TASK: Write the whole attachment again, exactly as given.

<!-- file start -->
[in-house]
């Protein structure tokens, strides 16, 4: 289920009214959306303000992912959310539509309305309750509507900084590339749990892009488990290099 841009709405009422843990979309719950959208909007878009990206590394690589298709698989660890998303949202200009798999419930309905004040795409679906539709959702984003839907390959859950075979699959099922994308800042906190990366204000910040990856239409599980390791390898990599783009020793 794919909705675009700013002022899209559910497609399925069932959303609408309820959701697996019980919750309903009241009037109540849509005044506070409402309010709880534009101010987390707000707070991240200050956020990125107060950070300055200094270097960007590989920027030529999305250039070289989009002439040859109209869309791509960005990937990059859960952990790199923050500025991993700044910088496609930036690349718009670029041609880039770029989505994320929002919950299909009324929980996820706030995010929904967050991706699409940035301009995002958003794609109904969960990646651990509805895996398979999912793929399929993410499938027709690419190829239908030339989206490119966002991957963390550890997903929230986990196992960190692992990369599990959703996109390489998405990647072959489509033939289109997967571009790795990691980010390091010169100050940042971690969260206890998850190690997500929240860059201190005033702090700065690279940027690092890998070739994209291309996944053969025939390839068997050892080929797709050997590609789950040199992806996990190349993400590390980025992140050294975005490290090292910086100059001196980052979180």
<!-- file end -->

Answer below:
[in-house]
């Protein structure tokens, strides 16, 4: 289920009214959306303000992912959310539509309305309750509507900084590339749990892009488990290099 841009709405009422843990979309719950959208909007878009990206590394690589298709698989660890998303949202200009798999419930309905004040795409679906539709959702984003839907390959859950075979699959099922994308800042906190990366204000910040990856239409599980390791390898990599783009020793 794919909705675009700013002022899209559910497609399925069932959303609408309820959701697996019980919750309903009241009037109540849509005044506070409402309010709880534009101010987390707000707070991240200050956020990125107060950070300055200094270097960007590989920027030529999305250039070289989009002439040859109209869309791509960005990937990059859960952990790199923050500025991993700044910088496609930036690349718009670029041609880039770029989505994320929002919950299909009324929980996820706030995010929904967050991706699409940035301009995002958003794609109904969960990646651990509805895996398979999912793929399929993410499938027709690419190829239908030339989206490119966002991957963390550890997903929230986990196992960190692992990369599990959703996109390489998405990647072959489509033939289109997967571009790795990691980010390091010169100050940042971690969260206890998850190690997500929240860059201190005033702090700065690279940027690092890998070739994209291309996944053969025939390839068997050892080929797709050997590609789950040199992806996990190349993400590390980025992140050294975005490290090292910086100059001196980052979180």